Global Policy Forum

The No-Win Gamble


By A. M. Rosenthal

New York Times
November 12, 1996

For a country as for a business, to take a major gamble with no sign of gain and plain warning of loss is gross mismanagement. For a country or businss to plunge ahead with the gamble when it has a chance to get out is worse -- squandering assets for no reason other than to save management ego.

The Clinton Administration took the gamble with its decision not only to dump Secretary General Boutros-Ghali but also to subject him and the United Nations majority that supports him to two things that linger a long time -- insult and humiliation.

The bill for the first installment of the price for the U.S. was presented last week.

On November 9, for the only time in the half-century of the U.N., the U.S. was itself dumped -- from the important panel of financial experts of the U.N.'s budgetary committee. One reason was that the U.S. is the U.N.'s champion debtor -- $1.4 billion in arrears, a year's budget for the whole organization.

U.S. deadbeating has been going on for years. But Washington had been allowed to keep that seat. This time the vote reflected the anger of most U.N. members at the decision to mug the Secretary General.

The only way to rescue American policy is for the President to listen to important allies and major American organizations pleading with him to recognize a mistake while there is time -- days or weeks.

The Administration turned against Mr. Boutros-Ghali because it worried that Bob Dole might win votes with his campaign against the U.N. Mr. Dole singled out Mr. Boutros-Ghali, mocked him and pictured him as a world commander ordering American troops into combat.

No secretary general can send any troops into action. That is the decision of the members and no country has to obey. For decades, troops of U.N. members supported actions the U.S. considered in its vital interests -- from Korea to the Persian Gulf, Bosnia and Haiti.

Instead of focusing on that truth, Washington sacrificed Mr. Boutros-Ghali. In June, six months before a U.N. vote could take place and without international consultation, Washington announced it would veto Mr. Boutros-Ghali's re-election to block the majority for him. Only the Soviet Union had ever used the veto to block a re-election of a secretary general -- in 1950 against Trygve Lie of Norway, and to American contempt.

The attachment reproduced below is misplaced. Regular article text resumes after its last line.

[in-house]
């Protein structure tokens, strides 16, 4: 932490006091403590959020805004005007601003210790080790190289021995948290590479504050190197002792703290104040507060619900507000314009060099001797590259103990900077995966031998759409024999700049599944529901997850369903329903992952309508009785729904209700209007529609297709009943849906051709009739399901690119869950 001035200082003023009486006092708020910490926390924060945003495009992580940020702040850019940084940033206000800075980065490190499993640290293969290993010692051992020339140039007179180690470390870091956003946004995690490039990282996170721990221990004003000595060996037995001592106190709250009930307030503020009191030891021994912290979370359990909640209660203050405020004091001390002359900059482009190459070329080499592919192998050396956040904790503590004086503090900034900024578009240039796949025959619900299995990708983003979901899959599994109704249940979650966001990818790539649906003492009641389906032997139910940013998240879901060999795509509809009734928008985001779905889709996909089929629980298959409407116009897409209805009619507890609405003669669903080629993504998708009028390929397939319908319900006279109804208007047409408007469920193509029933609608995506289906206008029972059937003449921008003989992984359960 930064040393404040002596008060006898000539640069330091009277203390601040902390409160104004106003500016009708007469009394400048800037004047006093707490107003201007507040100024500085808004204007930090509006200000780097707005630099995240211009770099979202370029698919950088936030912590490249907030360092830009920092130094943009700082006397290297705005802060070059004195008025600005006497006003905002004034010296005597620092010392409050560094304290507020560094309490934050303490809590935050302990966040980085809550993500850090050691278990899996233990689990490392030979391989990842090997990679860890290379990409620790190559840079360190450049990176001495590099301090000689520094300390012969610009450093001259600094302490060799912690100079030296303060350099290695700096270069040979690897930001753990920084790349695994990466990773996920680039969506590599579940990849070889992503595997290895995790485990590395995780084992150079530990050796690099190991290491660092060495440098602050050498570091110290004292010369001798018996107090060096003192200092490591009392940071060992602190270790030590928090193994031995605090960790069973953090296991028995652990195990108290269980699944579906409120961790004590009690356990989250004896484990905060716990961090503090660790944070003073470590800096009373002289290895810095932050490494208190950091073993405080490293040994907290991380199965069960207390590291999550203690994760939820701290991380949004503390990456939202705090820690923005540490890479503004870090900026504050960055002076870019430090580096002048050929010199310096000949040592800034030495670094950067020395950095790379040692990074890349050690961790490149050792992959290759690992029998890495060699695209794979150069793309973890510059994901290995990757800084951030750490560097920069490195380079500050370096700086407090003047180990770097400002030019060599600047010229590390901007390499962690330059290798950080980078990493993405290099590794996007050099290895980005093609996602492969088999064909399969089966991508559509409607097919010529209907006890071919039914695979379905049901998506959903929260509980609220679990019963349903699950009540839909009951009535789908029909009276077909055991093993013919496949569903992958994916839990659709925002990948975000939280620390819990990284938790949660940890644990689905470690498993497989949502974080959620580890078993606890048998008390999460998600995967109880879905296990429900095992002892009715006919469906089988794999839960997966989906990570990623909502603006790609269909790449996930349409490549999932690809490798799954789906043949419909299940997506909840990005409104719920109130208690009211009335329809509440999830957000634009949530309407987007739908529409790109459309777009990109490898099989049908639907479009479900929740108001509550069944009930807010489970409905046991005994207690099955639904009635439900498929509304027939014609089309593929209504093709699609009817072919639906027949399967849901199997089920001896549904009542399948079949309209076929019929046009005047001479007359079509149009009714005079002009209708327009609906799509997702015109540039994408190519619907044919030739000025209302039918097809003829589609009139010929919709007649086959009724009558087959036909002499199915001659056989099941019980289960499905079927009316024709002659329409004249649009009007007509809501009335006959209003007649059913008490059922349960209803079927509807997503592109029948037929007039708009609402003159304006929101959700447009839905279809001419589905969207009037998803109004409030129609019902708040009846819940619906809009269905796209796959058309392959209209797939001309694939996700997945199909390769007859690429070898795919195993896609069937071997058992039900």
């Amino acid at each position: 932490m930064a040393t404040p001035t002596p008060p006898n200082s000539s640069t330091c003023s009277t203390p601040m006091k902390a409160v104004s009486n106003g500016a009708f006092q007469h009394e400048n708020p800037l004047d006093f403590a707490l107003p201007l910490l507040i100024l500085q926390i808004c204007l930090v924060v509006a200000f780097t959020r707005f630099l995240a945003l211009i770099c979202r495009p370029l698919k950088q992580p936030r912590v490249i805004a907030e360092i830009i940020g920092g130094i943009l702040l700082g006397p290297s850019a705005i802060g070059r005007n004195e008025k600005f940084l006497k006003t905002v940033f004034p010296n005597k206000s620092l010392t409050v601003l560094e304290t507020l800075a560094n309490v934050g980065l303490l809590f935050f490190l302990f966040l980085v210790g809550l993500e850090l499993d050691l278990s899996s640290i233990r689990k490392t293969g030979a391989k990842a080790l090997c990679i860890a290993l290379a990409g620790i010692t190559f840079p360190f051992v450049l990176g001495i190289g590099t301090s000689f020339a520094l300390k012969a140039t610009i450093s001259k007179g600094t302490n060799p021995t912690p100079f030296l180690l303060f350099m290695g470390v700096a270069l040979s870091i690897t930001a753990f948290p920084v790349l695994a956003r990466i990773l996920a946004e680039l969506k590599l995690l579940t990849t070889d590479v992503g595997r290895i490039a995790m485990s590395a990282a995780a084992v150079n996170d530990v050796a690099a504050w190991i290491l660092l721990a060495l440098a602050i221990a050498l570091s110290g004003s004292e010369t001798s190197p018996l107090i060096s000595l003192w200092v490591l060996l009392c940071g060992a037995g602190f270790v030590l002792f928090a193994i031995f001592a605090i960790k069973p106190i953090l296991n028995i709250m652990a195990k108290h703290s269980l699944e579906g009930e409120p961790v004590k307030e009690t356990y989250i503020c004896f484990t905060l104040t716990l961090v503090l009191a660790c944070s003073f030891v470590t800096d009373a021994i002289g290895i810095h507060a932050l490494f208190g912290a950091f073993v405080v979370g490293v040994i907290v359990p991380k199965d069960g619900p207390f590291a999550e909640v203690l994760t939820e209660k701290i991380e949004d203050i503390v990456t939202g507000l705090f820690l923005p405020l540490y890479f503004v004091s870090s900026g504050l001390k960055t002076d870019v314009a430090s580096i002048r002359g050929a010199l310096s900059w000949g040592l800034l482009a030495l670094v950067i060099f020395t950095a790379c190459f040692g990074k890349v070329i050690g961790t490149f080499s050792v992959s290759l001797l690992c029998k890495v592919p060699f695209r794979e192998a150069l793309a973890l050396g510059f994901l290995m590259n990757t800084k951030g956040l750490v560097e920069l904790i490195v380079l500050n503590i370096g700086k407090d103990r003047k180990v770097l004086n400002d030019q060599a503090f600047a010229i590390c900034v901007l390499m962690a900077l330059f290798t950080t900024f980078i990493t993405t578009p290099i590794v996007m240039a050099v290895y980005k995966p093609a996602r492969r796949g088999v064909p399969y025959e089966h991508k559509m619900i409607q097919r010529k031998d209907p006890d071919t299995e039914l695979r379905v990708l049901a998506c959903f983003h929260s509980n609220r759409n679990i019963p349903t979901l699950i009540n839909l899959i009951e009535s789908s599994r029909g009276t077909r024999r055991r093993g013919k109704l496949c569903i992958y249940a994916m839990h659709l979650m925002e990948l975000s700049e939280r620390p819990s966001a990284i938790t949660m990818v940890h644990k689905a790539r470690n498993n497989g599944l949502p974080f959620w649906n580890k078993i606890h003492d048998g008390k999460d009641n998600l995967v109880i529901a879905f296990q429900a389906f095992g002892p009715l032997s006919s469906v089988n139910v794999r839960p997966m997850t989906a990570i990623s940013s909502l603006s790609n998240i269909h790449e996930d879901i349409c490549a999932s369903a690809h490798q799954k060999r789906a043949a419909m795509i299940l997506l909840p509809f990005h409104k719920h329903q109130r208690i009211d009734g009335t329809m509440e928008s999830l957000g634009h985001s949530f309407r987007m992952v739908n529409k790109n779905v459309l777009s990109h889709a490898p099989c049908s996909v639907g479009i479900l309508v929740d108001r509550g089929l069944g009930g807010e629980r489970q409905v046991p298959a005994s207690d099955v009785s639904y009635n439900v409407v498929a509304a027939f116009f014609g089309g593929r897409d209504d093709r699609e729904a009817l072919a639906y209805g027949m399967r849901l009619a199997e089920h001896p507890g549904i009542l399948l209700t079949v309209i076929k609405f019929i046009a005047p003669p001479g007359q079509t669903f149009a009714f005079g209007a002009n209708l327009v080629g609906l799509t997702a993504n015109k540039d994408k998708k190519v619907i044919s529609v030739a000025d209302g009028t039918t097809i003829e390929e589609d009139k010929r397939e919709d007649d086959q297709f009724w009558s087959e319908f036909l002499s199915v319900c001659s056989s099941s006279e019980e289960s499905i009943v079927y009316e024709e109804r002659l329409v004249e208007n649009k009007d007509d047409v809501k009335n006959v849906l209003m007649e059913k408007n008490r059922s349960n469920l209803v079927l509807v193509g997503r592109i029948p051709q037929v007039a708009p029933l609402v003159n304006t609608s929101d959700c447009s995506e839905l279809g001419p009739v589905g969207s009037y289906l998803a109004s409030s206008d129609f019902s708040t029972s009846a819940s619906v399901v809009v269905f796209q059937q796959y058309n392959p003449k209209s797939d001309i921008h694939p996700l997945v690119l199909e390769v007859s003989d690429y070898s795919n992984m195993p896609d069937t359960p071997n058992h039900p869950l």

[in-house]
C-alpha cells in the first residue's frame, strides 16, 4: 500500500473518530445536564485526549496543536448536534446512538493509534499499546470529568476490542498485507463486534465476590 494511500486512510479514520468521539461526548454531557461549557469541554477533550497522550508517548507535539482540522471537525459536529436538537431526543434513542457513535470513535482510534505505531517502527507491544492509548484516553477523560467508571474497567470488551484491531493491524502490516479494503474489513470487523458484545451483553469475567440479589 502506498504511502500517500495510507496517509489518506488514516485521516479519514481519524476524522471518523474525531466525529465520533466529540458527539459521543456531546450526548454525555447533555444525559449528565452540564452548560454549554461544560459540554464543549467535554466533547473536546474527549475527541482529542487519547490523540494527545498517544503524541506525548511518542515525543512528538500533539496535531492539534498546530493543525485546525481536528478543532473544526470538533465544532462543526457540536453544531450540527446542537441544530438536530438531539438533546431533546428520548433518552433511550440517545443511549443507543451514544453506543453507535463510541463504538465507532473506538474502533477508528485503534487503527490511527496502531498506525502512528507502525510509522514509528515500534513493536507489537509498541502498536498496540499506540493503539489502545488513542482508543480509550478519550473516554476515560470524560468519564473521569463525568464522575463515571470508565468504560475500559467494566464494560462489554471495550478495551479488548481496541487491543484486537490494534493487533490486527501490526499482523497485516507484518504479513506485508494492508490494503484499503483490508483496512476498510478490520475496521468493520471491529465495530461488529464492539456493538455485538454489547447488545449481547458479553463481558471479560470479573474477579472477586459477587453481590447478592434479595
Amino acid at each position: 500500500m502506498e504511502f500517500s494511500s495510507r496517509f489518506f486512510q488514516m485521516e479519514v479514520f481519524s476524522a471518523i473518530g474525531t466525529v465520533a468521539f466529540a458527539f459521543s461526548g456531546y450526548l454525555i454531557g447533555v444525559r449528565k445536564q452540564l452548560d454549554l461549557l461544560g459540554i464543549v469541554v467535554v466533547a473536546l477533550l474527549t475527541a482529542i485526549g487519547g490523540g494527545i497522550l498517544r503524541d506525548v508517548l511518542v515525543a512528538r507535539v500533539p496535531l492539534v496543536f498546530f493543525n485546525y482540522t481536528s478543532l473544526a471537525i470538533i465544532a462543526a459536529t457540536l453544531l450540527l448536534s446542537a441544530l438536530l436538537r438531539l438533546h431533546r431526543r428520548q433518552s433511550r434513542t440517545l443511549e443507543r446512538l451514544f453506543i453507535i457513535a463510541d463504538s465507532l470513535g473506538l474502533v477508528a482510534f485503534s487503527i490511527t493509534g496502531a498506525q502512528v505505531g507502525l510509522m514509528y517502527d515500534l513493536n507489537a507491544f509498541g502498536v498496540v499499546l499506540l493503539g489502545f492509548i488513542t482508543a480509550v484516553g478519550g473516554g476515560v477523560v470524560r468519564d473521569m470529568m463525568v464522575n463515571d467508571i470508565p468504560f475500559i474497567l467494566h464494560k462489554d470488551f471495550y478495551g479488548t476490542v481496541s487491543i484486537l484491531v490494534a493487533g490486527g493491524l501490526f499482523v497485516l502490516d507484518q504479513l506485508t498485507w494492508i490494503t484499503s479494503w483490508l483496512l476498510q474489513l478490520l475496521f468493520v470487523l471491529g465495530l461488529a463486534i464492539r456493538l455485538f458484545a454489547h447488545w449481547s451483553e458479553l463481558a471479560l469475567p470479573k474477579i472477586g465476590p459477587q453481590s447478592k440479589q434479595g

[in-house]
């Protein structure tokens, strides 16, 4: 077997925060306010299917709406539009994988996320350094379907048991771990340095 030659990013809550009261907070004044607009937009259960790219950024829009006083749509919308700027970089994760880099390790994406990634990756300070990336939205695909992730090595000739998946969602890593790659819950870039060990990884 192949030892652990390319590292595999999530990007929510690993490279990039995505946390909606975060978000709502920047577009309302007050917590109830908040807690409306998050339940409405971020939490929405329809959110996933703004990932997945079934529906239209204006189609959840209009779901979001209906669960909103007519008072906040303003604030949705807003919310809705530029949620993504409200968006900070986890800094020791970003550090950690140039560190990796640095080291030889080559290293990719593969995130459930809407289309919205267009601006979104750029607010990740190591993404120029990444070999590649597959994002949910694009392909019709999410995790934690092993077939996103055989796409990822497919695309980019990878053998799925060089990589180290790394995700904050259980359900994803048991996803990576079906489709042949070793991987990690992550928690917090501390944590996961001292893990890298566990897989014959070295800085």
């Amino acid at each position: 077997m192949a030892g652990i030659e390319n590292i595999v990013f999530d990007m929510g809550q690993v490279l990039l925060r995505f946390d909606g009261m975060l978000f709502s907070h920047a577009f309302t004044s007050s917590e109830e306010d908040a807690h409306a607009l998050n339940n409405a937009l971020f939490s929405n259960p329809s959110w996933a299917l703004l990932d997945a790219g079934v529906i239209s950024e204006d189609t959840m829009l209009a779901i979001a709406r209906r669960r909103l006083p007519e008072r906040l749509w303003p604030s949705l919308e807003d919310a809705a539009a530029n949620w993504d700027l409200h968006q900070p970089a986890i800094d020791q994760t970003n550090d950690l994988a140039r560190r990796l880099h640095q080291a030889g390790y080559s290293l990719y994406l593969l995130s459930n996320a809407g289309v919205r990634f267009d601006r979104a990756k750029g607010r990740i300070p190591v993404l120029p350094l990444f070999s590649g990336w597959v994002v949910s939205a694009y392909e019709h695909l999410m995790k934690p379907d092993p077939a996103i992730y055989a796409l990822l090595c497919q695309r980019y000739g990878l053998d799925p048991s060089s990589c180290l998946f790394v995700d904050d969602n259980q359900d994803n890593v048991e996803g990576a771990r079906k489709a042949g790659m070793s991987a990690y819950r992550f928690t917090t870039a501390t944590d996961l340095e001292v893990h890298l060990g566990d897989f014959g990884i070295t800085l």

More than any other Secretary General, Mr. Boutros-Ghali moves easily among the U.N.'s cultures. As an Egyptian, he considers himself a Middle Easterner and an African. He draws from Islam, his own Christianity, his wife's Jewish origin and his attachment to Western culture.

As a top diplomat, he took part in historic Arab-Israeli events, including President Anwar el-Sadat's visit to Jerusalem and the Camp David talks. At the U.N. he did more than any of his predecessors to reform the U.N. administration.

A secretary general heads the U.N. staff, serves all nations, but has the right to persent mamor issues to the U.N. on his own. His duties are political as well as administrative.

Mr. Boutros-Ghali has critics. Friends of Tibetan freedom, like myself, object deeply to his refusal to allow Tibetan representatives to enter the U.N. headquarters because of China's hostility. Others resent his refusal to become a docile camp-follower of Bosnia, of the West or the combatants. But only Dag Hammarskjold of Sweden earned as much respect as this Secretary General.

In America, letters of embracing support for Mr. Boutros-Ghali have gone to Mr. Clinton from the National Conference of Catholic Bishops, the office representing Anglican churches in 164 nations, the National Council of the Churches of Christ in the U.S.A and the Coptic Orthodox Churches.

Abroad, leaders of Western, Middle Eastern and Latin American countries have written to Mr. Cointon urging compromise -- Germany, France, Canada, Egypt, Honduras and others. As I wrote this column, a letter about the Secretary General arrived unepectedly from TEddy Kollek, former Mayor of Jerusalem, saying he knew nobody better for the job.

The acceptable solution would be to extend him for two more years instead of the usual five. That would give him time to finish the reform work he has started and to ease the anger of the U.N. majority.

Most important, agreement by Mr. Clinton would show that the U.S. had not taken leave of his common sense, self-interest or a decent respect of the right and opinions of friends.

More Information on UN Reform
More Information on Secretary General Boutros Boutros-Ghali's Reform Agenda


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